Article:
Pulpit evangelism as a method of evangelism is prevalent in Australia, with the current evangelism practices adopting pulpit evangelism with a view of reaching to a broader audience. Thus, pulpit evangelism does not involve personal contact between the pastor and the audience, diluting its effectiveness. Personal contact is considered a key element of viable and effective evangelism (Pujic, 2013). Pulpit evangelism occurs in Australia in forms of large-scale events organized by churches and other ministries (Green, 1990). Given the robust support for how pulpit evangelism can be counterproductive in the new era of globalization and post-modernism, evangelists need to recalibrate their strategies and phase out pulpit evangelism in Australia.
Contextualization involves an attempt to present the Gospel in culturally relevant ways (Stetzer,2014). There is an increased interest in the role of contextualization within evangelism, and how it is incumbent on those who evangelize to keep tabs on the new developments in cultural perspectives within their local areas, and proactively respond to these changes. Contextualization is not an aspect which receives a lot of attention from evangelists in Australia. Churches have been the least amenable to considering the role of contextualization. On the other hand, the grassroots evangelism practices are considered more viable as they are amenable to more contextualization in terms of how they select and communicate the gospels.
Diversity in Australia is a new concept, with most of the immigrants coming to Australia during the last two decades, making Australia the ‘melting pot’ of Asia. This new diversity in terms of demographics translates into new challenges for evangelism. World Council of Churches (2014) suggest that this new diversity implies that no one-size-fits-all evangelism is viable. To ensure that the current evangelism practices in use are not counterproductive, both pastors and the audience needs to rid themselves of the so-called cultural baggage.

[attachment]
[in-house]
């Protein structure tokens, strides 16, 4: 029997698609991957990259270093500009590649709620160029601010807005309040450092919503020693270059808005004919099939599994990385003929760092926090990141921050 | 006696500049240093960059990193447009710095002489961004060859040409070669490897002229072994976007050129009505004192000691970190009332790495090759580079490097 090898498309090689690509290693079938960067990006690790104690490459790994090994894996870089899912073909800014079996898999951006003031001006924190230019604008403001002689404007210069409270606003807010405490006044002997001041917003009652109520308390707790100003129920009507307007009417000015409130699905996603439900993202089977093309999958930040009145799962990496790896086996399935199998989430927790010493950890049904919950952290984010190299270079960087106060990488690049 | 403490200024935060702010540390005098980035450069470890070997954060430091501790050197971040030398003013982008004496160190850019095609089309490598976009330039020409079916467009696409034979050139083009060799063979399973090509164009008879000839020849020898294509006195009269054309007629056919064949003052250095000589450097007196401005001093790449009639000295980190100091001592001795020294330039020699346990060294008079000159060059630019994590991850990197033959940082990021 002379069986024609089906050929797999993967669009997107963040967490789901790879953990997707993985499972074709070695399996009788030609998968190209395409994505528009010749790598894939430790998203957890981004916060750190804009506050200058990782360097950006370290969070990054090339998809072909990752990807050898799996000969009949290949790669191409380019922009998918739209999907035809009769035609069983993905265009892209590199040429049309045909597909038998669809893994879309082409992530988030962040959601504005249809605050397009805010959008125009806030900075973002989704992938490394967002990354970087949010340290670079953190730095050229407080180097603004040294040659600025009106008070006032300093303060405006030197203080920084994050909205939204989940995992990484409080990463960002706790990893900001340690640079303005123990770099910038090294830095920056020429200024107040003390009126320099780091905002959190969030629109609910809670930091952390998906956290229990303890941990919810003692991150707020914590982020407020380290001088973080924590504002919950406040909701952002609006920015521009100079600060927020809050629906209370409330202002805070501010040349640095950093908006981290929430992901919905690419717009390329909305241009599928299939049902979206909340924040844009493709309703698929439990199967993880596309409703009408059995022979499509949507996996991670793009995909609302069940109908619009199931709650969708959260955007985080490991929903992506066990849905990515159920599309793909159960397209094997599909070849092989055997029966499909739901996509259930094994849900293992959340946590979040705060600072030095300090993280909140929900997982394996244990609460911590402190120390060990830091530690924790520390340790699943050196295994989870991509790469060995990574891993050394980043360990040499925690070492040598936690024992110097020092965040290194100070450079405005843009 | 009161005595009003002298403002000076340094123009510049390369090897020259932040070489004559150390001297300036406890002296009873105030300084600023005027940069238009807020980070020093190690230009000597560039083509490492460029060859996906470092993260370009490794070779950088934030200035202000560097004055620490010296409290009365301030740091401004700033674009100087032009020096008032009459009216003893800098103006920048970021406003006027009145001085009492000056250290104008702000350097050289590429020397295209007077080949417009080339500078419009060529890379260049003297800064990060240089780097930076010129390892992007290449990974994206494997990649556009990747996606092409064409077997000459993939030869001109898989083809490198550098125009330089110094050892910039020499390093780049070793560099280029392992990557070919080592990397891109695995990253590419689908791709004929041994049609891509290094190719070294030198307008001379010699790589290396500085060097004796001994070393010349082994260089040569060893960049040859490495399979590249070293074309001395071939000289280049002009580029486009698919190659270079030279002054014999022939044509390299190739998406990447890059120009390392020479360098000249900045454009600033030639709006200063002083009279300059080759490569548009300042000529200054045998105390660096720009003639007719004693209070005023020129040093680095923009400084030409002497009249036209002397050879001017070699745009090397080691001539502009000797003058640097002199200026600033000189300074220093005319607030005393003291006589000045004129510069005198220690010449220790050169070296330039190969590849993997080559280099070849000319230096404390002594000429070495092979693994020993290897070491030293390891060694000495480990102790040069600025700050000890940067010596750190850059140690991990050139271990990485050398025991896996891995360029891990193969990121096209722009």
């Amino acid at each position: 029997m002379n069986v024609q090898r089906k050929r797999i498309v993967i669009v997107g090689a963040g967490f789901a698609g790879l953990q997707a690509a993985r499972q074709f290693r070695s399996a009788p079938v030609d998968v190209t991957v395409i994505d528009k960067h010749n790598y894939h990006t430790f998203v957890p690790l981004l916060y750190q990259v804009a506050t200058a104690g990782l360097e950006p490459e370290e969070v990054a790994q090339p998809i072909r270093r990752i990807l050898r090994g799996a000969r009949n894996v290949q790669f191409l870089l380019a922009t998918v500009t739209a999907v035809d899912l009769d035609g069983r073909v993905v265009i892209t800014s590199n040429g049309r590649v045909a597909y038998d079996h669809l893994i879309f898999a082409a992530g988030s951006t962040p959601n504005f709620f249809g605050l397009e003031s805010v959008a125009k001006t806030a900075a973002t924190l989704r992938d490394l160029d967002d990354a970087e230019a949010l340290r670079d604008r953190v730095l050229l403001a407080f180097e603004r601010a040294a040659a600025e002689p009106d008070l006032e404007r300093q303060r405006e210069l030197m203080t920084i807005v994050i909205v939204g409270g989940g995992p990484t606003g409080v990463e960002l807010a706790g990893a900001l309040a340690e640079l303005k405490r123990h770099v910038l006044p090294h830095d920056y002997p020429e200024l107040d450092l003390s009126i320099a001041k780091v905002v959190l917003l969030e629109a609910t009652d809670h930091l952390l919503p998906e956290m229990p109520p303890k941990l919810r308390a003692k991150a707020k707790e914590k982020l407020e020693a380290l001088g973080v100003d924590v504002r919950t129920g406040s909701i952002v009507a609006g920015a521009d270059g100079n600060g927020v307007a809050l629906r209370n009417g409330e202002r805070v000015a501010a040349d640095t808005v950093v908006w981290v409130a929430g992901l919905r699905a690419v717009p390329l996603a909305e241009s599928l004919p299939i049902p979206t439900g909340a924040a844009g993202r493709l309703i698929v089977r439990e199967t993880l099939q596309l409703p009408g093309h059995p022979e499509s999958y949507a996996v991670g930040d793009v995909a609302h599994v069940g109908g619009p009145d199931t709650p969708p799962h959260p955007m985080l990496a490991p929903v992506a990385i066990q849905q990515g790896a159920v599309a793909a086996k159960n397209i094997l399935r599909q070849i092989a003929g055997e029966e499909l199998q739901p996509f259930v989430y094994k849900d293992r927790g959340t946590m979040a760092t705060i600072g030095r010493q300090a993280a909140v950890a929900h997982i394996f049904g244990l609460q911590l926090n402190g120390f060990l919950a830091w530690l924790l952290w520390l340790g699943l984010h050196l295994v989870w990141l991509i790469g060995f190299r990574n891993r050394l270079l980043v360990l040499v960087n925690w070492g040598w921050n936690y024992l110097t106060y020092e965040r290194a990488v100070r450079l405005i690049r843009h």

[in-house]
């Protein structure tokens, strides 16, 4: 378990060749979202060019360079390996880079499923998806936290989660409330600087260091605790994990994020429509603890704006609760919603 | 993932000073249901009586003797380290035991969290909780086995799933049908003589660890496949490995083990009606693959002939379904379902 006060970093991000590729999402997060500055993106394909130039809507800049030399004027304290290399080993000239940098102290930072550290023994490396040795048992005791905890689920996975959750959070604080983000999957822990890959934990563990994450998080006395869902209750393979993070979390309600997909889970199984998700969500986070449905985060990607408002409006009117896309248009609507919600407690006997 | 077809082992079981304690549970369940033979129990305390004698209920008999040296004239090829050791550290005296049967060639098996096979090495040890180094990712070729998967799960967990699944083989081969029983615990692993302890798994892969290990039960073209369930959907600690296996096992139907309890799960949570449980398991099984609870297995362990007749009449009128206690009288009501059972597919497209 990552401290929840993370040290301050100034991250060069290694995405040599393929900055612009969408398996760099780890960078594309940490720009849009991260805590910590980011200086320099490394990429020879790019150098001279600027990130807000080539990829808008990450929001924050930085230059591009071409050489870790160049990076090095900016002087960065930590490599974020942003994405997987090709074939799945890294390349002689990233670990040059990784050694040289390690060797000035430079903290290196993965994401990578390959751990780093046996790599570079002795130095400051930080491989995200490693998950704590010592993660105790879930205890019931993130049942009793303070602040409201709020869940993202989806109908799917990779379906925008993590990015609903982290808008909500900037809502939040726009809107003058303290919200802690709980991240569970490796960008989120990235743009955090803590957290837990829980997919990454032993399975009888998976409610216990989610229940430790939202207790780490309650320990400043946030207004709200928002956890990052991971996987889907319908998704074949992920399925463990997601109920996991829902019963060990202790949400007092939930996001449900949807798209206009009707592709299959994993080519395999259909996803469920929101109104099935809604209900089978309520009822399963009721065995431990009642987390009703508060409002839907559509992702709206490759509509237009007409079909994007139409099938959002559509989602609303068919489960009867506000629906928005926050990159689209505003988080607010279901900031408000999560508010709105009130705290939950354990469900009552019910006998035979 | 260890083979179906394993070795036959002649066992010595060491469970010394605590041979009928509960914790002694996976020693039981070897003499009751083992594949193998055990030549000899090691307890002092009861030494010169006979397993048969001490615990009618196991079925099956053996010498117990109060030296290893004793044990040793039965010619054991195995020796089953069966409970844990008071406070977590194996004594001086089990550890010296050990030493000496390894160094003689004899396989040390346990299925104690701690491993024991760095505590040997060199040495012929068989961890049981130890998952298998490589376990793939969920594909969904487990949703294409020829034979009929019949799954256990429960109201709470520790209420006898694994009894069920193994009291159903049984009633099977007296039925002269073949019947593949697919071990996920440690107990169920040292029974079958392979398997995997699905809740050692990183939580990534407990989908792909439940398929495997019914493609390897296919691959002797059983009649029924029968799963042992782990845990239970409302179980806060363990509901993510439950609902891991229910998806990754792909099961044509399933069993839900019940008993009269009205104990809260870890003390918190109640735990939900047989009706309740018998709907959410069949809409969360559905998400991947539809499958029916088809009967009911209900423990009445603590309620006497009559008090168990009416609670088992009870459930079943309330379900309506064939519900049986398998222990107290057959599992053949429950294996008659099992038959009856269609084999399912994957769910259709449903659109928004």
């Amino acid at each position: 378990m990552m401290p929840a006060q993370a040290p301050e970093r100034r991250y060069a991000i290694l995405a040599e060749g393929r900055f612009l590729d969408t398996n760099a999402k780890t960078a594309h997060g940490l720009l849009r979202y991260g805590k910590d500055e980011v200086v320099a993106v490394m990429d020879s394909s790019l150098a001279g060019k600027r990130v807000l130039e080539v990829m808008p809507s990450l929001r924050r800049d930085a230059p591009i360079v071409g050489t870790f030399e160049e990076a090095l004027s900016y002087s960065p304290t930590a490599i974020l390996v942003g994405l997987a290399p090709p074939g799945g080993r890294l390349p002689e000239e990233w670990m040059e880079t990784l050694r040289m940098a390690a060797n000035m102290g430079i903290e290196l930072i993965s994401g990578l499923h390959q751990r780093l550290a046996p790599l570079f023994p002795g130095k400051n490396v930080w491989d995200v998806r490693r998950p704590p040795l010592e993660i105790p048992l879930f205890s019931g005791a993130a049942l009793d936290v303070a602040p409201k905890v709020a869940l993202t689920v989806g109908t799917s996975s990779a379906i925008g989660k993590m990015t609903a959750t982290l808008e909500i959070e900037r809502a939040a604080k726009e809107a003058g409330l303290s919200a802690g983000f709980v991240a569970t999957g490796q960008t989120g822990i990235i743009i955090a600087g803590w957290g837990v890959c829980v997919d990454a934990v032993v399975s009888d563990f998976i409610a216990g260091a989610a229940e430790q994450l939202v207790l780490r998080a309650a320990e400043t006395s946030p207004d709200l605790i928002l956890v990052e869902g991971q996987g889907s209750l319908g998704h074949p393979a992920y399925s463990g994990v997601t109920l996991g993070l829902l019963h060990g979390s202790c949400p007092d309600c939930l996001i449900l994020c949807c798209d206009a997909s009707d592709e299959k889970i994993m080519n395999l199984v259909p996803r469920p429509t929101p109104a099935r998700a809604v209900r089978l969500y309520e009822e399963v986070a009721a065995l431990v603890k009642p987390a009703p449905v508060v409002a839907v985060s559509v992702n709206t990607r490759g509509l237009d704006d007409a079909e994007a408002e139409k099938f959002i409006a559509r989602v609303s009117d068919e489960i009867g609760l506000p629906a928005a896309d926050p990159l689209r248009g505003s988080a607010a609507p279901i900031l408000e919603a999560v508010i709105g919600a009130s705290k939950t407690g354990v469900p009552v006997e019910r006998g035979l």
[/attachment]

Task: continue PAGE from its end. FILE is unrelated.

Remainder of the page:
Mark Dever, the pastor of the historic Capitol Hill Baptist Church in Washington, D.C, noted that Christians are growing more and more disinclined to evangelize in both USA and Australia and that some evangelism practices currently in use are not evangelism in substance. The evangelism practices and model need to reworked in a way that meets the new challenges, and the role of evangelism should not be downplayed, argued Dever (2007). Therefore, those practicing evangelism in Australia need to revisit the substance of what evangelism is, and ensure that the way they evangelize is valid within the evangelism practices.
Based on the above analysis of viable evangelism practices, and the most popular evangelism practices in Australia, it is conspicuous that there have been pronounced developments in terms of cultural and historical perspectives in Australia. These new developments coupled with post-modernism have rendered the current evangelism practices irrelevant and not viable. Therefore, new evangelism practices within Australia need to be overhauled for them to be viable in discharging evangelism’s main role- communicating the gospels of Jesus.